On keeping yourself pure

So now we know. One great writer is arrogant and a snob. Another great writer is a mean-spirited marital bully. A third great writer has dodgy attitudes towards food and sex. The new school of confessional memoir, literature’s answer to the tabloid kiss-and-tell story, has of late been taking us behind the revered printed page for a sneak, voyeuristic peep at the flawed personality who created it.

Big, uncompromising writers have always, and for obvious reasons, been suspect to the average working journalist, and recent memoirs from Philip Roth’s ex wife Claire Bloom, from JD Salinger’s ex-girlfriend Joyce Maynard and from VS Naipaul’s ex-disciple Paul Theroux have provided the vast army of press opinion-mongers with acres of sanctimonious copy.

But those who write for living will read these accounts in a different spirit. Taken together, they can be seen to represent a model of artistic will and purity – an unbending determination to put the work before the life. Perhaps, in an age when writers are expected as never before to be attractive, promotable, anecdotal and charming, to play the media game with all its many temptations and compromises, we can learn from the Roth/Naipaul/Salinger guide to the writing life.

The Naipaul Rule of Publicity
One of the most memorable scenes in Sir Vidia’s Shadow sees Paul Theroux, as a young writer, delivering a manuscript to Diana Athill of André Deutsch. When Naipaul discovers that Theroux has taken the opportunity to meet the editor for few minutes, he becomes incandescent with rage. It is one of the cardinal rules of literature that the man should never precede the work; it is the written page that matters. Now that publishers deem an author’s looks and personality to be of equal, or greater, importance to anything that is written, this approach may seem old-fashioned, but it is also dignified and correct.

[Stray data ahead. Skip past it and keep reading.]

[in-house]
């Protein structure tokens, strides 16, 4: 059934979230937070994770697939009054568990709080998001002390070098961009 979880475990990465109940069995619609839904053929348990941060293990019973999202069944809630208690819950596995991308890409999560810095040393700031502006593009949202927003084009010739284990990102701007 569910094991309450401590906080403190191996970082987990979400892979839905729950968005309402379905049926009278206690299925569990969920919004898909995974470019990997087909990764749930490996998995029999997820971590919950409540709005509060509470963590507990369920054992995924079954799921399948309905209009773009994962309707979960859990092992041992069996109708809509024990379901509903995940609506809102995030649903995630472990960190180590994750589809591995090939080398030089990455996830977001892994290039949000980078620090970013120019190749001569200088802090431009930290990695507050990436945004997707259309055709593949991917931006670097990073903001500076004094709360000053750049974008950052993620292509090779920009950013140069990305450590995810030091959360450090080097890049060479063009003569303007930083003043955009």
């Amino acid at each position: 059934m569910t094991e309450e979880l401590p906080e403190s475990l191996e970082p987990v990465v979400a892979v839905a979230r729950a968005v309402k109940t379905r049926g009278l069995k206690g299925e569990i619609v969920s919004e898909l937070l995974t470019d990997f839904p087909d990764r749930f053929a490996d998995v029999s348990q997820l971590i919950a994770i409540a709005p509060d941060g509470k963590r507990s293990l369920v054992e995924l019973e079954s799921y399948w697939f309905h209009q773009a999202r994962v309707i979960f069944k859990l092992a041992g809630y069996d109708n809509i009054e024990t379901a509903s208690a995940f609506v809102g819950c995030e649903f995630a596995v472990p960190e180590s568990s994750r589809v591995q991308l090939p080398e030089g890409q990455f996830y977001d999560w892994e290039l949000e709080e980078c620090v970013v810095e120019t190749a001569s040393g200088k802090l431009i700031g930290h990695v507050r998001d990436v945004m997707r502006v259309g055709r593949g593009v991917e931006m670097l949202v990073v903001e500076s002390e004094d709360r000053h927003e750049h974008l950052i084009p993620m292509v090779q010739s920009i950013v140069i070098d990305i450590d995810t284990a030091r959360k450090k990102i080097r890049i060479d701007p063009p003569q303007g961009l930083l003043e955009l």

The Roth Rule of Writing Routine
Philip Roth has already been the subject of an exposé in its way more revealing than his ex-wife Claire Bloom’s memoir Leaving the Doll’s House. In The Furies, a novel written by the late Janet Hobhouse, who had an affair with Roth, he appears as Jack, a cold and ruthlessly dedicated writer. ‘I admired his fasting. I admired his stony separateness and self-sufficiency. I admired the smallness of his needs, the steadiness of his routines: his exercise weights, his evening runs, his early nights. All the symptoms of his current loneliness I read as choices, heroic and exemplary. I admired the way he organised his existence around the two pages a day he set himself to write, the way he kept out intruders and had an answering machine to protect him, to take his messages like a psychiatrist’s in August… I admired the sparseness of his living arrangements, the just so and no more of his furnishings, the blandness of what he had on his walls.’ What Hobhouse called ‘the purposeful deprivation that allows you to work, the cultivation of dullness so that writing can be an escape from it’ is also evident in every page of the exposés of Naipaul and Salinger.